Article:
Town Mouse 2

Part One

If life was distilled to an essence and poured into human form, it would look like that, Ben thinks.

He can’t remember when he last saw anything remotely like this girl. She’s fire, fragrance, laughter. You can see that if you reached out and touched her, she would fill you with vitality. He wants to worship her, lay something at her feet.

He tunes up, and begins the Villa-Lobos concerto, just for her.

As he plays, quiet spreads in ripples from the stool where he sits, lost in his guitar. The cascading notes are flawless: fragile, transitory, heartbreaking. The people on the street witness virtuosity, as they dawdle over coffee, or pause in their journey home, and most are awed to breathlessness by the perfection of it. One girl, who sits holding the hands of her lover, begins to weep soundlessly. The lover smiles and leans forward to kiss her.

Amy is unaware that she is being given a gift beyond price, and wouldn’t care if she knew – something you can’t buy is something not worth having in her philosophy of the city and the streets. She glances toward the guitarist, a thin boy with intense eyes. She swills her coke and listens carelessly, wishing he’d play something she could sing to – her evening so far has made her feel like singing. She smiles at the boy anyway – she supposes the tune is pretty enough.

The silence stretches beyond the death of the last falling note, but eventually a smattering of applause begins and swells quickly. Ben hears it, but doesn't care. He rakes the audience with his eyes, looking for the sparkling girl, wanting to see how she has received his tribute. He sees the smile, but then she is sliding round the edge, and slipping away from him. He stands, and watches the disappearing flick of her red coat. He’s lost her. His all was not enough.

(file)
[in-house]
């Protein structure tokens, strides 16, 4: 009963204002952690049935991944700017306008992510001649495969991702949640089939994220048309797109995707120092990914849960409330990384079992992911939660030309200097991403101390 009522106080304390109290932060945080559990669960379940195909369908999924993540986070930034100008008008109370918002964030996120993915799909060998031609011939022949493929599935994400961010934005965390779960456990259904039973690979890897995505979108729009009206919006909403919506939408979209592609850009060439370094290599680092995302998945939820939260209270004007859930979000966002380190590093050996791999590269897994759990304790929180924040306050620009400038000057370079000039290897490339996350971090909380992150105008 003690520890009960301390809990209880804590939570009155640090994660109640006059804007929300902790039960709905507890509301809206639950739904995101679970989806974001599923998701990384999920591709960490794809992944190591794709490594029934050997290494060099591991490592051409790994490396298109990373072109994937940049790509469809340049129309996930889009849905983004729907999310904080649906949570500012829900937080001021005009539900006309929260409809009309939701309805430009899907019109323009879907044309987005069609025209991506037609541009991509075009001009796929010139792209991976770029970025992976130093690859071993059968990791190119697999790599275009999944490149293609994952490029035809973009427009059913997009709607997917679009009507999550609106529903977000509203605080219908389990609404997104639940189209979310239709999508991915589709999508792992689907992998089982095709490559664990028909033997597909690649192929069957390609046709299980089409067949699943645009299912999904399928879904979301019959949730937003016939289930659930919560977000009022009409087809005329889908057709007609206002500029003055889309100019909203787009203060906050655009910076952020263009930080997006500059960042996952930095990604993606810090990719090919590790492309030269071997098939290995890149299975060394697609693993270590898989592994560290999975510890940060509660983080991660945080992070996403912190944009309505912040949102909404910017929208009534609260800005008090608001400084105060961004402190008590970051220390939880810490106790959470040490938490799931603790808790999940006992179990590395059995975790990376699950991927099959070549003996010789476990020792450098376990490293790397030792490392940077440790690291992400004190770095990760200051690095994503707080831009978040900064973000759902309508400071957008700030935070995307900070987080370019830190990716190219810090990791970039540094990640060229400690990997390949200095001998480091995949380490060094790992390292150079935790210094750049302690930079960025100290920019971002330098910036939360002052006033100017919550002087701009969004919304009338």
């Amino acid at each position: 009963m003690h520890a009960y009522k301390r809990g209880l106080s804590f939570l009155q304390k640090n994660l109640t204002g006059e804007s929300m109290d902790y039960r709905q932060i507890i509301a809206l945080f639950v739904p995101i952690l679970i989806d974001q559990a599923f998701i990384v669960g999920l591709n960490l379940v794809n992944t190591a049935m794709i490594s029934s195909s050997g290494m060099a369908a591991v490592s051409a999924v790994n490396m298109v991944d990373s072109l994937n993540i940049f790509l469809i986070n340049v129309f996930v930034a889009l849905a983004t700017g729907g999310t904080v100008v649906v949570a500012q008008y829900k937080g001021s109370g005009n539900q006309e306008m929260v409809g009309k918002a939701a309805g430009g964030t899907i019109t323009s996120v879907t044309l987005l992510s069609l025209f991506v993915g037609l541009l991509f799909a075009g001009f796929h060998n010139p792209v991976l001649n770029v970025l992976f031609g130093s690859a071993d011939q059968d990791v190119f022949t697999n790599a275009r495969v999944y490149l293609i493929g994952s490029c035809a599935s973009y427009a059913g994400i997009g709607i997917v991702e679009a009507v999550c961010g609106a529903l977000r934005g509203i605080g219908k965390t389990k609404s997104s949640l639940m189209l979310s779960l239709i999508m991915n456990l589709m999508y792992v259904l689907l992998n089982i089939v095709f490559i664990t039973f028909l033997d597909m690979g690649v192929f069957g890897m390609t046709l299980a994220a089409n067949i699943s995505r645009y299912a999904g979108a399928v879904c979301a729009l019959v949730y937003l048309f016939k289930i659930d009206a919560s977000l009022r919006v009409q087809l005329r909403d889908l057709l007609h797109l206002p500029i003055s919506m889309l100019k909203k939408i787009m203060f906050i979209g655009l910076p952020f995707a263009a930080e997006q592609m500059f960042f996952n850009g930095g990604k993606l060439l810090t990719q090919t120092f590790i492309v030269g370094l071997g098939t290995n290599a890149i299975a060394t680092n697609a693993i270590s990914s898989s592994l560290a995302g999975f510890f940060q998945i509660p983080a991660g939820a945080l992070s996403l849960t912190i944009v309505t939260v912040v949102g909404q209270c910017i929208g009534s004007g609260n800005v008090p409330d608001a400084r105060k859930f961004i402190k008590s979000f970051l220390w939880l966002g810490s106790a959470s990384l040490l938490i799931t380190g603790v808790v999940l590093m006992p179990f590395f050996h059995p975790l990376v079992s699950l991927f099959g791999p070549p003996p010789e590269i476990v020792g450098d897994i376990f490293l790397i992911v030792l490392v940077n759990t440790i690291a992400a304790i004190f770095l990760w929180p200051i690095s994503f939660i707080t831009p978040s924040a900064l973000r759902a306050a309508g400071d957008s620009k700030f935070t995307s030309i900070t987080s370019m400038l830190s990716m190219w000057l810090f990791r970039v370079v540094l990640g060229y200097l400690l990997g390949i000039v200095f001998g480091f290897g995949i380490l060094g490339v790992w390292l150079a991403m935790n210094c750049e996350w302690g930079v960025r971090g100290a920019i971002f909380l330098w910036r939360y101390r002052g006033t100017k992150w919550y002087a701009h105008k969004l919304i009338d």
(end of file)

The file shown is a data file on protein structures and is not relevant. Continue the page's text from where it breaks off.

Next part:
He’s distraught. He’ll always regret her loss, never realise that in capturing her, he would only have netted his own destruction.

From her doorway, where she let her brown-bagged bottle drop for long enough to float on the beauty of the swirling music, Ana sees Amy pass. She sees the look on the face of the guitar-boy, and even sodden in cheap booze she can read the story. Artist wooing Philistine casting his pearls before swine.

A gloating smile lights Ana's bleary, turps-soaked eyes as the girl disappears. Ana knows this type, and knows the brittleness of the surface they skate on. Wasn’t she a champion of the jump and twirl herself, not so long ago? Miss Pretty there might not realise it, but the cracks are fanning behind her already, chasing her down. Ana can see them.

Tonight she might fly across the ground, heedless of the music strewn at her feet, but one day soon, she’ll tumble and crash into the gutter to lie cold and broken beside Ana. Her doorway days loom. Ah, I wäna nei, Ana thinks – they all keep spinning while the ice breaks up under them, me aha kë i wä rätou nei?

Amy, as oblivious of Ana's portent as she was of Ben's prayer, flows like smoke along the streets drifting from one group to another; she wears people like protective coloration, uses them to carry her toward the place she spends her nights in, thinks of them merely in terms of what they give her. She stops stealing what they don't miss only when she reaches the door.

In front of the squat, she hesitates, briefly. She doesn’t have to go in, her bag holds her key out of here. She could glide on past the flaking blue paint and the candlelit windows, without stepping into the heavy hanging stink of stale weed and vomit. She could, but…

Tomorrow, she thinks, pushing open the door, Tomorrow, I’m out of here. Get myself a nice little room, some good clothes, dump these no-hopers and find someone with a bit of cash to hang with, eh?

Part Three

Maori translation: That’s the way it is…. What else can they do?

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